10 Cloverfield Lane

Movie review by
Jeffrey M. Anderson, Common Sense Media
10 Cloverfield Lane Movie Poster Image
Sci-fi thriller mixes violence, locked-room tension.
  • PG-13
  • 2016
  • 103 minutes
Popular with kidsParents recommend

Parents say

age 14+
Based on 16 reviews

Kids say

age 13+
Based on 34 reviews

A lot or a little?

The parents' guide to what's in this movie.

Positive Messages

Brings up issues of what it means to help someone (and whether help is actually wanted), as well as issues of trust (when and whether to believe someone).

Positive Role Models & Representations

Michelle is a strong female character. While she admits that she has a tendency to run away from her problems (as she does in the opening scene), ultimately she's clever, inventive, and brave, especially when under pressure.

Violence

Guns and shooting; characters die. Big, loud, scary car crash. Sci-fi violence, explosions. Woman chained to a wall. Character makes a weapon from a crutch and uses it to attack her captor. Bottle smashed against a head; the bleeding cut is stitched by hand. Knife attack. Rotting, dead pigs. Bodies dissolving in acid. Woman with diseased, gory face. Dried blood. High tension, arguing, yelling. Characters tell mildly violent stories of their past.

Sex

Female character shown in underwear.

Language

A use of "f--k"; a use of "s--t." Also "bitch," "turd," and "shut up."

Consumerism

iPhone is seen and used several times. Several board games are mentioned by name or shown (Operation, Trouble, Chutes and Ladders, Monopoly, etc.)

Drinking, Drugs & Smoking

Characters drink a homemade clear liquor in one scene ("technically it's vodka"); used more for medicinal purposes.

What parents need to know

Parents need to know that 10 Cloverfield Lane is loosely connected to 2008's Cloverfield, but it has different characters, a different setting, and a different approach: Rather than a monster movie, this is a sci-fi thriller in which the threat is kept a mystery until the climax. There's sci-fi/fantasy violence, as well as explosions, deaths, guns and shooting, knives, bottle-smashing, some blood/bloody wounds,and some other startling images (dead, rotting pigs; a woman with a gory face; a loud car crash, etc.). Language is brief but does include one use of "f--k" and one use of "s--t." Sex isn't an issue, though the female lead is shown in her underwear in one sequence. Characters drink homemade vodka in one scene, mostly for medicinal purposes (and a laugh). Some teens will be disappointed by the dissimilarity between this and the original, but many will be interested in seeing it.

User Reviews

  • Parents say
  • Kids say
Adult Written byanne-mariem March 13, 2016

pg-13???

Entertaining edge of your seat thriller. Good acting. Story took some unexpected twists. Fun for my husband and I. However, we both agreed that R was a more app... Continue reading
Adult Written bysamlc March 12, 2016

Great movie.

Really good acting and direction though disappointing as not a sequel to Cloverfield.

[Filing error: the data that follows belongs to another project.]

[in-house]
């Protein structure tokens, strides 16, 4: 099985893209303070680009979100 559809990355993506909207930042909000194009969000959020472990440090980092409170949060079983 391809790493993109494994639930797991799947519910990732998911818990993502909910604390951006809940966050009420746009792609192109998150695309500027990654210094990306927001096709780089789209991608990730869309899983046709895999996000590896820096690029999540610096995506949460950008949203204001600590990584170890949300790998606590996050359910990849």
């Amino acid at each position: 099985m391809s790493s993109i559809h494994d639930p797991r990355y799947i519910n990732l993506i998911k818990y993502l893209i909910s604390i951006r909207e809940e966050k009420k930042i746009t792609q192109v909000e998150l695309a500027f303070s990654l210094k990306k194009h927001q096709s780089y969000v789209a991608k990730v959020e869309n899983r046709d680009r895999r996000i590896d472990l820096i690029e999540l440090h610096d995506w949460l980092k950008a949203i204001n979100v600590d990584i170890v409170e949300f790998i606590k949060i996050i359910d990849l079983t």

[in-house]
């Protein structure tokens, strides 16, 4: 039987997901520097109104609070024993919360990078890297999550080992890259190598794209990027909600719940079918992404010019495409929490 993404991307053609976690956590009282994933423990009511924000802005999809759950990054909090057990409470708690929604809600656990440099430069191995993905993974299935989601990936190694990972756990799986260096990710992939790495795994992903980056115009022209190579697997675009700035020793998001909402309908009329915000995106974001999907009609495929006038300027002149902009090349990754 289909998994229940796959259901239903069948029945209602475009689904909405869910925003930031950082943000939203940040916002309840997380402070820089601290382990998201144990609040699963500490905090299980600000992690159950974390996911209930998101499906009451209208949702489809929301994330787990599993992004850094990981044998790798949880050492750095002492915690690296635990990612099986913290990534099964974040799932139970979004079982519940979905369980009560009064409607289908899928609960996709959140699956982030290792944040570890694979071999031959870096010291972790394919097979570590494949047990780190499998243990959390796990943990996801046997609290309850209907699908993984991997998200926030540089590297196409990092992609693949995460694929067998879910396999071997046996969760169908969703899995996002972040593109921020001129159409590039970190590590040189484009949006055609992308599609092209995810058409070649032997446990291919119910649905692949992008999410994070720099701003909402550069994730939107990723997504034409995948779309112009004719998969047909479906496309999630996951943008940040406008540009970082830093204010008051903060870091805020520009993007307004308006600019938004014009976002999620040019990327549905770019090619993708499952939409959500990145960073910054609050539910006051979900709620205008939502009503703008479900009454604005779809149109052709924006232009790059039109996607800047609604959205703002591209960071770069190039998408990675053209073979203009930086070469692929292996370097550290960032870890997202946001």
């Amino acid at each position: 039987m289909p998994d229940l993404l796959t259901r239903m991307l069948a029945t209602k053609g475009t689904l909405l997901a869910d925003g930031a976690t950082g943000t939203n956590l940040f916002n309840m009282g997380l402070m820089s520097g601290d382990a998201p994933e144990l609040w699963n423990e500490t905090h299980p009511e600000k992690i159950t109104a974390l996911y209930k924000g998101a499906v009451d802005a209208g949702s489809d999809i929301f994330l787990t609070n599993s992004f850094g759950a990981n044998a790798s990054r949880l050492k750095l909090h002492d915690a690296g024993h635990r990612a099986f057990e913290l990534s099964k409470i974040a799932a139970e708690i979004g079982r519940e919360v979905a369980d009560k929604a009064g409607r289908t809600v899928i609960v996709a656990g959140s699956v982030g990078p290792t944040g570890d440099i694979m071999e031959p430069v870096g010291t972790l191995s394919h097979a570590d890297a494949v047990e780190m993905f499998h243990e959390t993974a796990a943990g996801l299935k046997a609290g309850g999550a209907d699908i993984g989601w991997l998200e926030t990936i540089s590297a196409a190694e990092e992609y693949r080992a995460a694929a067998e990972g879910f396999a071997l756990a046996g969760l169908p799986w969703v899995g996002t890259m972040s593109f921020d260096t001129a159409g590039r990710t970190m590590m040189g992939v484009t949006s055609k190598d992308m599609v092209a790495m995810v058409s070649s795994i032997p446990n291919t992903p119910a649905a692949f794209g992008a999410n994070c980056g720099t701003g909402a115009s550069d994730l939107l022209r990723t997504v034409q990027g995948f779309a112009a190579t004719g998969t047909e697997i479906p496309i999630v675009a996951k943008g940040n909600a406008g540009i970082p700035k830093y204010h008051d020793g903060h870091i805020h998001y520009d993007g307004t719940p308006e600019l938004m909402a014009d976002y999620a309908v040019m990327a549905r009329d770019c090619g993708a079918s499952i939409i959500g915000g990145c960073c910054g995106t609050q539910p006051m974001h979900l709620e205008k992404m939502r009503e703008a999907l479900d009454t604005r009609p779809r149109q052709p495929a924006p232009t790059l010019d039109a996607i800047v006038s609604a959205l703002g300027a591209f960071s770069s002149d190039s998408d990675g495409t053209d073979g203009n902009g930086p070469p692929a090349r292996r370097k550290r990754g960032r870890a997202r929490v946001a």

Teen, 14 years old Written byrebo344 March 11, 2016

One of 2016's best.

10 Cloverfield Lane is a smart, tense thriller that gives you twist after twist. The cast gives great performances, with John Goodman being the highlight. The s... Continue reading
Teen, 14 years old Written byEmporium March 30, 2016

12A?

Normally BBFC get rating wrong, by rating something too high (e.g. Woman In Black 2 - 15 /or R). But I am very, very surprise this film didn't get a 15 rat... Continue reading

What's the story?

After a fight with her boyfriend, Michelle (Mary Elizabeth Winstead) decides to leave town -- but while she's on the highway, she's involved in a traffic accident. When she wakes up, she's locked in a small room, and her leg has been injured and chained to the wall. A man named Howard (John Goodman) enters and informs her that there's been an attack; the air outside is toxic, and everyone is probably dead, but she's safe with him in his bunker. Emmett (John Gallagher Jr.), a contractor who helped build the bunker, is also there. But Howard is just a bit too strange, and Michelle starts concocting an escape plan. Could what's outside be more dangerous than what's in the bunker?

Is it any good?

Designed to recall but not imitate Cloverfield (2008), this semi-sequel uses three fine actors and a clever script to craft a creepy sci-fi mystery that tingles the brain until the final moments. It feels like a compact movie that's dependent more on ideas than on effects; the strong performances help sell that. The climax, while exciting, also relies on a low-budget sensibility, finishing the job quickly and cleanly.

If the movie has a fault, it's that it seems to rely on pumped-up music and sound effects to create scares; every sudden noise can make you jump, and it's nerve-jangling. This kind of energy could have been put into expanding the building tension in the locked room, which might have made a better movie. But 10 CLOVERFIELD LANE is still spirited, prickly fun. It's quite a bit different from its predecessor but still worth seeing.

Talk to your kids about ...

  • Families can talk about the violence in 10 Cloverfield Lane. How does it compare to what you've seen in other sci-fi/action movies? What's the impact of media violence on kids?

  • Does exposure to violent media desensitize kids to violence?

  • Does Michelle seem like a positive female role model? Why or why not?

  • How is this movie different to or similar from Cloverfield? Are the changes better or worse? How?

  • How does the movie build a sense of danger inside the bunker? Does Howard seem trustworthy or untrustworthy? Why? How does keeping the threat a mystery add to the tension?

Movie details

Themes & Topics

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